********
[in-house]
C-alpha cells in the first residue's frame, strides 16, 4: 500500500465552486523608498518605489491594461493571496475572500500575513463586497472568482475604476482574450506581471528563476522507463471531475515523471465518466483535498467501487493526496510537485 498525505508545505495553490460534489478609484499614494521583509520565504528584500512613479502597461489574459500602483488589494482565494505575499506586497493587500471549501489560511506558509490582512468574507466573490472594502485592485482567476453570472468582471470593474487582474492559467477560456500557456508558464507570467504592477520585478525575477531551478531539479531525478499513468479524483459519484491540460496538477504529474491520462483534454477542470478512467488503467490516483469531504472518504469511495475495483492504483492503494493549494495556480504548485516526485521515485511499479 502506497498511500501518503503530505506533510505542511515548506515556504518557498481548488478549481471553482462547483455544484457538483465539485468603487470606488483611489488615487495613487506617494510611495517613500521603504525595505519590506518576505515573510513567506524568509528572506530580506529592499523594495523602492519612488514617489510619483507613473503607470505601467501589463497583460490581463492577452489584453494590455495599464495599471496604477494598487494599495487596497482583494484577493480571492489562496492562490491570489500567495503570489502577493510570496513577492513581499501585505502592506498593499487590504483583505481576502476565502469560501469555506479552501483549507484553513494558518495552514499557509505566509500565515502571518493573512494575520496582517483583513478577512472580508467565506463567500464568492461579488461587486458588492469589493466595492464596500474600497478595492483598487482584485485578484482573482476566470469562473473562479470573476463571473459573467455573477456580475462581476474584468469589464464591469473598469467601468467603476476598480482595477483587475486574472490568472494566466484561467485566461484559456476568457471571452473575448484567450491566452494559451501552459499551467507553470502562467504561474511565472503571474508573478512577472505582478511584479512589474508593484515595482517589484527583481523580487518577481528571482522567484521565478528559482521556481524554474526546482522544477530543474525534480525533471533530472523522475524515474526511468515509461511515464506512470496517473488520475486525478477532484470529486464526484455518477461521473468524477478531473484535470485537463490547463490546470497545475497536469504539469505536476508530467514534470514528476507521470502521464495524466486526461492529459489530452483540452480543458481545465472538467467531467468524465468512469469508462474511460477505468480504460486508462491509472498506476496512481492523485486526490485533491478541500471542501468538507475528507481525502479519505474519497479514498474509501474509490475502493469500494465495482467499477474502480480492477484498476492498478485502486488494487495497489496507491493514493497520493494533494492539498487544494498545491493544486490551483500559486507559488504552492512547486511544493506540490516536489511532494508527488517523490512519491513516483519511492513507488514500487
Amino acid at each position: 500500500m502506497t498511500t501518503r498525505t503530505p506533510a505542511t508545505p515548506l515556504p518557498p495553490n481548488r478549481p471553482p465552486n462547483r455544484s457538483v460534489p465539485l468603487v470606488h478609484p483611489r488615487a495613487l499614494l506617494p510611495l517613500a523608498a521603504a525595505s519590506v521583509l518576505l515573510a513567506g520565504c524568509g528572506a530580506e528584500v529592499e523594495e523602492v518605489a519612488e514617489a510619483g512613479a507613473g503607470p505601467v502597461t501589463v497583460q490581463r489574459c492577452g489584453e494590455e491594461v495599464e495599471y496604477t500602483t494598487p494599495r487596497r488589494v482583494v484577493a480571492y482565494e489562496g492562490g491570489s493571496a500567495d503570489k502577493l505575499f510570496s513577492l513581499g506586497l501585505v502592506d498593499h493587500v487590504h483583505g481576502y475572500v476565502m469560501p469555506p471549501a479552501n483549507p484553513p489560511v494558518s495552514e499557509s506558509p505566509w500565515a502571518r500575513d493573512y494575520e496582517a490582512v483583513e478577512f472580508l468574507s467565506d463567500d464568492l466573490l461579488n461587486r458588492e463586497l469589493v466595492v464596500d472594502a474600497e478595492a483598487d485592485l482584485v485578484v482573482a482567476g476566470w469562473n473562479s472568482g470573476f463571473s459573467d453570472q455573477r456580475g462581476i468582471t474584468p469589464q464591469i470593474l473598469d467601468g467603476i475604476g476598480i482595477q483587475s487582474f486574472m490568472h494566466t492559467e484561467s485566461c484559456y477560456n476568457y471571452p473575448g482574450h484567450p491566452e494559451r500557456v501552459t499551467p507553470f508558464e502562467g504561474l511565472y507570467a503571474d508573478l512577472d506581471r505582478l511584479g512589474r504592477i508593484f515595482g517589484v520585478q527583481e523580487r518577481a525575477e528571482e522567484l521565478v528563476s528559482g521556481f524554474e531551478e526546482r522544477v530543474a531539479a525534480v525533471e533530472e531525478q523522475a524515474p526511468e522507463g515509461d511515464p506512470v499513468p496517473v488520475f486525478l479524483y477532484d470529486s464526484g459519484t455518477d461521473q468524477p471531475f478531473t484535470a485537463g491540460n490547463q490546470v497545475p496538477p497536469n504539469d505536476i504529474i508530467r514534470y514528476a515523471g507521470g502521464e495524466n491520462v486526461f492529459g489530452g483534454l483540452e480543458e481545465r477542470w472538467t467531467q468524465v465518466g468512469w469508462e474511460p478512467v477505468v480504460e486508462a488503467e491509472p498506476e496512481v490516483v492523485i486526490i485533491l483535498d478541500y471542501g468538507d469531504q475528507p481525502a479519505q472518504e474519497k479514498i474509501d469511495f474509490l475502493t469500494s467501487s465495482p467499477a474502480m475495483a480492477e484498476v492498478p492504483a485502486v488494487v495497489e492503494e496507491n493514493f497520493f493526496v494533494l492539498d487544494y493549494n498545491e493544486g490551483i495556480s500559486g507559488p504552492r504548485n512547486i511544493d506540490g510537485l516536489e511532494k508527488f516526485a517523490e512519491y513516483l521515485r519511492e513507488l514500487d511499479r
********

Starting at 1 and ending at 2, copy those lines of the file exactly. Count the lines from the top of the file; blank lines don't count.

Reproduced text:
[in-house]
C-alpha cells in the first residue's frame, strides 16, 4: 500500500465552486523608498518605489491594461493571496475572500500575513463586497472568482475604476482574450506581471528563476522507463471531475515523471465518466483535498467501487493526496510537485 498525505508545505495553490460534489478609484499614494521583509520565504528584500512613479502597461489574459500602483488589494482565494505575499506586497493587500471549501489560511506558509490582512468574507466573490472594502485592485482567476453570472468582471470593474487582474492559467477560456500557456508558464507570467504592477520585478525575477531551478531539479531525478499513468479524483459519484491540460496538477504529474491520462483534454477542470478512467488503467490516483469531504472518504469511495475495483492504483492503494493549494495556480504548485516526485521515485511499479 502506497498511500501518503503530505506533510505542511515548506515556504518557498481548488478549481471553482462547483455544484457538483465539485468603487470606488483611489488615487495613487506617494510611495517613500521603504525595505519590506518576505515573510513567506524568509528572506530580506529592499523594495523602492519612488514617489510619483507613473503607470505601467501589463497583460490581463492577452489584453494590455495599464495599471496604477494598487494599495487596497482583494484577493480571492489562496492562490491570489500567495503570489502577493510570496513577492513581499501585505502592506498593499487590504483583505481576502476565502469560501469555506479552501483549507484553513494558518495552514499557509505566509500565515502571518493573512494575520496582517483583513478577512472580508467565506463567500464568492461579488461587486458588492469589493466595492464596500474600497478595492483598487482584485485578484482573482476566470469562473473562479470573476463571473459573467455573477456580475462581476474584468469589464464591469473598469467601468467603476476598480482595477483587475486574472490568472494566466484561467485566461484559456476568457471571452473575448484567450491566452494559451501552459499551467507553470502562467504561474511565472503571474508573478512577472505582478511584479512589474508593484515595482517589484527583481523580487518577481528571482522567484521565478528559482521556481524554474526546482522544477530543474525534480525533471533530472523522475524515474526511468515509461511515464506512470496517473488520475486525478477532484470529486464526484455518477461521473468524477478531473484535470485537463490547463490546470497545475497536469504539469505536476508530467514534470514528476507521470502521464495524466486526461492529459489530452483540452480543458481545465472538467467531467468524465468512469469508462474511460477505468480504460486508462491509472498506476496512481492523485486526490485533491478541500471542501468538507475528507481525502479519505474519497479514498474509501474509490475502493469500494465495482467499477474502480480492477484498476492498478485502486488494487495497489496507491493514493497520493494533494492539498487544494498545491493544486490551483500559486507559488504552492512547486511544493506540490516536489511532494508527488517523490512519491513516483519511492513507488514500487